Need to pee but not sure what to do with your massive backpack? Feeling chicken about eating alone? Don’t worry, we’ve got your back.
+Making toilet stops with a huge bag
When you’ve got to go, you’ve got to go. Your best bet is to go into a cafe, order something to eat and ask the waiter to keep an eye on your stuff while you head to the bathroom. And as an added precaution, you could lock the straps of your backpack to the legs of the table.
+Eating on your own
Pick a small cafe that lets you sit at the counter or a bar top where you can interact with the servers or bartenders. Or else, take a prop with you. “I bring a book with me during my travels to accompany me on alone times like these,” says Annabel, a seasoned solo traveller. And if all else fails, just get over it. You’re travelling by yourself – own it!
+Hanging with new peeps – safely
“If I’m heading out with some new friends I just made, I always let the front desk or hostel owner know what time to expect me back or I’ll send someone a text back home telling them where I am,” says Diana, who travelled around Europe alone when she was 19. And here’s an old but gold rule – watch your drink no matter what, and never accept drinks from strangers.
+Tracking down a tampon in a foreign language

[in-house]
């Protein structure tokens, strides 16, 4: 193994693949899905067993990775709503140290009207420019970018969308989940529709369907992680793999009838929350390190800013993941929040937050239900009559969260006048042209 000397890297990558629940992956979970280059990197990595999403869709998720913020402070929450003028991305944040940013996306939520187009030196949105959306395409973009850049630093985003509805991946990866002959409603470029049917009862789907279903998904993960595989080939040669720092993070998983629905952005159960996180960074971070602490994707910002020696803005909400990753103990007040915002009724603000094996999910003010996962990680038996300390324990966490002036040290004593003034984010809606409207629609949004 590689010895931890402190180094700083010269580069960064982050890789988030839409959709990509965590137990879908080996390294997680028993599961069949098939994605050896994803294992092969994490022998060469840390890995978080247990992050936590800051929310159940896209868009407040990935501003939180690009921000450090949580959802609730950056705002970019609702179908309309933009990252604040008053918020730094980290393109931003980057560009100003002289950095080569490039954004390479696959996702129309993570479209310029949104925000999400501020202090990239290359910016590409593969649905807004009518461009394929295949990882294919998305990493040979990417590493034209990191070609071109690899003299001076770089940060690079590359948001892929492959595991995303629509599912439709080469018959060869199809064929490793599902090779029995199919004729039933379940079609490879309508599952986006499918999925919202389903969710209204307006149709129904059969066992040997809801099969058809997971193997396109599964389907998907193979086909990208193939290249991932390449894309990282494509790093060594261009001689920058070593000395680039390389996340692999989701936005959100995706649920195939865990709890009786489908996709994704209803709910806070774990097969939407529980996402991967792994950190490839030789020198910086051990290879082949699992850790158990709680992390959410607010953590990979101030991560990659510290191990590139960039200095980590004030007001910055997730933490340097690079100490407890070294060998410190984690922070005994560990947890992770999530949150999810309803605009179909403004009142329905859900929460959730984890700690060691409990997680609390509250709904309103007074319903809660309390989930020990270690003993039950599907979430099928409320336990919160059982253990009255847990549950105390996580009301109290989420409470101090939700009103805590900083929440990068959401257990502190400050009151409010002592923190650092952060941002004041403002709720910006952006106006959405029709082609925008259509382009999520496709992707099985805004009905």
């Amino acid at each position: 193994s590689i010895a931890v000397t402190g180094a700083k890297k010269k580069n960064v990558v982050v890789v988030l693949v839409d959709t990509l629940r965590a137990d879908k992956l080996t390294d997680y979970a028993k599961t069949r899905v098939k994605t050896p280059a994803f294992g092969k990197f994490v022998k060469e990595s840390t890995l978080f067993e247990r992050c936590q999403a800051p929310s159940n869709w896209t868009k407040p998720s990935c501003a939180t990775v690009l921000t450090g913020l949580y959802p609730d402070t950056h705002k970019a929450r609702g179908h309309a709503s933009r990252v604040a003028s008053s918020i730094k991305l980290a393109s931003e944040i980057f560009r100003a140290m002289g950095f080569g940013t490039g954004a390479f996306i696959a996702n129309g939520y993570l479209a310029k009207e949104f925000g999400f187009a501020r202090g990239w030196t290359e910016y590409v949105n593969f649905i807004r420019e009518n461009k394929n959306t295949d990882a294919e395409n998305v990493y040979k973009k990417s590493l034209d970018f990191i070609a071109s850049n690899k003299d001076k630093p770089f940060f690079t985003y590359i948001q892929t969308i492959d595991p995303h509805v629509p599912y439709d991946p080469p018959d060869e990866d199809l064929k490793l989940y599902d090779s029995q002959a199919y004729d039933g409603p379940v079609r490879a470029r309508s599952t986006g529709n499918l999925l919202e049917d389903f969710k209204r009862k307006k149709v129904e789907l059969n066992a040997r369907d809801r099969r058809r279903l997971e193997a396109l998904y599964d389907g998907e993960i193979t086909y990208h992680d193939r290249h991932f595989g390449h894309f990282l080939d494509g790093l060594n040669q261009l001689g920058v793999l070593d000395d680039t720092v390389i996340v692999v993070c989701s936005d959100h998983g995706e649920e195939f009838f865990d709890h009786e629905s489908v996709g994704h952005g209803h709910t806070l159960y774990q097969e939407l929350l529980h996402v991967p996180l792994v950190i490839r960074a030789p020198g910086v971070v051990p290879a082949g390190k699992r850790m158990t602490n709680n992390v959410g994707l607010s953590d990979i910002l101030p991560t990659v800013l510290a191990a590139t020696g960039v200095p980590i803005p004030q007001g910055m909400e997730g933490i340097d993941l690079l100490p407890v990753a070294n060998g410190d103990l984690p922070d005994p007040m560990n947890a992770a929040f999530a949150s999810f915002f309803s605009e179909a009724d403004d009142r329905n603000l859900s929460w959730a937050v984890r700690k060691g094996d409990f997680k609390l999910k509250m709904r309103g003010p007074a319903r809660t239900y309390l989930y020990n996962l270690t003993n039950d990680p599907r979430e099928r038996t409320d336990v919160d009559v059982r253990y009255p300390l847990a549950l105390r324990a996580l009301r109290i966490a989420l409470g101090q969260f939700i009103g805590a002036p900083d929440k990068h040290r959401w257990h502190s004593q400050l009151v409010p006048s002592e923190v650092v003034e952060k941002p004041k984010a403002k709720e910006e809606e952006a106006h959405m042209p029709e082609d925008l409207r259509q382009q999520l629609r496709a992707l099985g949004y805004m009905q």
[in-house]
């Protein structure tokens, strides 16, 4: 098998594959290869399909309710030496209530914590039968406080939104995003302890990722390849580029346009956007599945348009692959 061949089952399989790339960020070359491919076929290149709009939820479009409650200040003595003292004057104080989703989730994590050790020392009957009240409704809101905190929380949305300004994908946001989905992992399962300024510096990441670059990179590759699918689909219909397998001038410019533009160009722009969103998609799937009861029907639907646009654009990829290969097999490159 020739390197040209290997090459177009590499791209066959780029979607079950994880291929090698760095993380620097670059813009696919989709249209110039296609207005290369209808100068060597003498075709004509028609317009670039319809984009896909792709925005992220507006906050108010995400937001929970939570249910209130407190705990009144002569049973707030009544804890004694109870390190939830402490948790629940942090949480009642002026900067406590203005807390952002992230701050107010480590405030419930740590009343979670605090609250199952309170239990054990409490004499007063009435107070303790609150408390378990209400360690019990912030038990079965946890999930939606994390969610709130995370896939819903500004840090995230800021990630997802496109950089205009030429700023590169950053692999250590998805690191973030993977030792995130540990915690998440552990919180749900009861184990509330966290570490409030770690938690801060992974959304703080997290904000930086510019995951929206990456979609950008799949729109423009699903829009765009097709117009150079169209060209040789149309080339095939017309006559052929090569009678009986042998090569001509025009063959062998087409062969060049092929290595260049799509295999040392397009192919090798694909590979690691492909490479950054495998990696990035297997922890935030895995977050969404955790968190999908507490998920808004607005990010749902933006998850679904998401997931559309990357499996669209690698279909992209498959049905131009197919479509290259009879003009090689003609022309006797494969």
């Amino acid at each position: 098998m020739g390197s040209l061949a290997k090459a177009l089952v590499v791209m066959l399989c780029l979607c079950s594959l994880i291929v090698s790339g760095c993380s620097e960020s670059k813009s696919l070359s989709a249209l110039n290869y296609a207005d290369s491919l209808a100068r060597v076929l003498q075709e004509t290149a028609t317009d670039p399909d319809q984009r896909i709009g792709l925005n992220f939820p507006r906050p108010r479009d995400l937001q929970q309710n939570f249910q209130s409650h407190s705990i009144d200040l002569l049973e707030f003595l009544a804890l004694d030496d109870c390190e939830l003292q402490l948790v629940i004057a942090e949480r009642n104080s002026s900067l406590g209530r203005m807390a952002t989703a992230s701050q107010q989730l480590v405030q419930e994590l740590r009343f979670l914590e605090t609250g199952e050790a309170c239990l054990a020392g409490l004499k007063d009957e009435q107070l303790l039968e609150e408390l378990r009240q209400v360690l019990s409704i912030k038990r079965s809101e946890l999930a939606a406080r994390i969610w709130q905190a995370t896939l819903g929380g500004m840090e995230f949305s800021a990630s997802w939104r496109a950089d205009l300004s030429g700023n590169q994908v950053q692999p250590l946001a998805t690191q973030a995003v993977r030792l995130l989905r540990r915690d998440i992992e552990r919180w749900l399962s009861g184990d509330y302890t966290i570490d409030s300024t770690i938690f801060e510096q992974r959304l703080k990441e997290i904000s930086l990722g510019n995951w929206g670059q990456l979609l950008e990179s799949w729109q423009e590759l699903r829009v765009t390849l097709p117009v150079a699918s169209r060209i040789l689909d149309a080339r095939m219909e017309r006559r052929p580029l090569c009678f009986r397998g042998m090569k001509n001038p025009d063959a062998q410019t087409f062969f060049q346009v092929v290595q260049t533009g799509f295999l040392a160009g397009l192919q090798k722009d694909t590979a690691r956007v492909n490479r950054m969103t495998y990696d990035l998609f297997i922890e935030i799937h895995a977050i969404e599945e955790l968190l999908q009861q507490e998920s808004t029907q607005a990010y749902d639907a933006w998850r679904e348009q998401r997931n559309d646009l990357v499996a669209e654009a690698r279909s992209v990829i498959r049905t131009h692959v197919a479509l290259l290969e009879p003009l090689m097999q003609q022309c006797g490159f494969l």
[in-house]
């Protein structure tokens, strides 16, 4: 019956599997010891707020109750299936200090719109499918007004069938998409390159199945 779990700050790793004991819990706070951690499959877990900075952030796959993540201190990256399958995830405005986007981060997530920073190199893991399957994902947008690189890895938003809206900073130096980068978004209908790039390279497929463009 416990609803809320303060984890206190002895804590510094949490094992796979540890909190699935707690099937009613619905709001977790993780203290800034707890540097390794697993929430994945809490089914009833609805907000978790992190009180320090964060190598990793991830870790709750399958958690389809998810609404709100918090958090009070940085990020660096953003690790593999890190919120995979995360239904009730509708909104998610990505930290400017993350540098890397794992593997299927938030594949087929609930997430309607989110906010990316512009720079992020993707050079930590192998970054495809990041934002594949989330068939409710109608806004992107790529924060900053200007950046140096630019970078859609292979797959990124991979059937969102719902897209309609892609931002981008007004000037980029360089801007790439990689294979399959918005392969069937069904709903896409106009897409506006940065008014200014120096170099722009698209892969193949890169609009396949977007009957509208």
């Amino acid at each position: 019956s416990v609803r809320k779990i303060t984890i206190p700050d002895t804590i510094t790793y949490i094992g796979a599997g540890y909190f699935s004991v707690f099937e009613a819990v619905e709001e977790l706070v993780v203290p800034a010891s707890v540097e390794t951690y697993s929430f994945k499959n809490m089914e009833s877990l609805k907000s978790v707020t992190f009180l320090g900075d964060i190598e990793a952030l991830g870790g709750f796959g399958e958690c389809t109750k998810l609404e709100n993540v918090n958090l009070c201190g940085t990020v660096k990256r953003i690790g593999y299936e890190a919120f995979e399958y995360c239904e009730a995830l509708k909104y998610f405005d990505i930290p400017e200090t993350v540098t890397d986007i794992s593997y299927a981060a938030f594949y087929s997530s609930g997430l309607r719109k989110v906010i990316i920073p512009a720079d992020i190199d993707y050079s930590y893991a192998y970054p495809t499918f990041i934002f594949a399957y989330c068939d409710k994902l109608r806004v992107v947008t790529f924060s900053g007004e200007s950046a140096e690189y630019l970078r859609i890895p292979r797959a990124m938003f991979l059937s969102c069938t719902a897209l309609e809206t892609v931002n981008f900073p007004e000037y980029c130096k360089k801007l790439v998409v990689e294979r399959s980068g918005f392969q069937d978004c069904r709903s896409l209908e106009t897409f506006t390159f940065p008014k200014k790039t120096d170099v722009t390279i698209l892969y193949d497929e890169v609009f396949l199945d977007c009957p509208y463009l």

You could mime what you need (that could get interesting), or learn how to ask for a tampon in the native language. Use Google translate – it’s free, has loads of languages, and can even record and translate what someone says.
The 5 Rules of Packing
Here’s how to stay light on your feet.
1 Bring multi-purpose products
We’re talking a makeup remover that doubles as a cleanser, or a sunscreen that also moisturises your skin. Cut the non-essentials!
2 It’s all about the light layers
Erratic weather? Pack light layers that let you stay cool when it’s warm, and warm when it’s chilly out. Leggings and tank tops work great under jeans and T-shirts.
3 Stick to two pairs of shoes
It really depends on where you’re going to, but if you’re heading to a city, a pair of durable sneakers and comfortable flats should suffice.
4 Scarves are your best friend
They keep you warm and come in handy when you’re required to cover your head, shoulders and legs when visiting religious grounds. Be mindful of the cultural norms and dressing standards of the place you’re visiting.
5 Take only as much as you can carry
There isn’t going to be anyone around to carry your stuff, so it’s important to be comfortable with the weight and be in control of all your belongings at all times.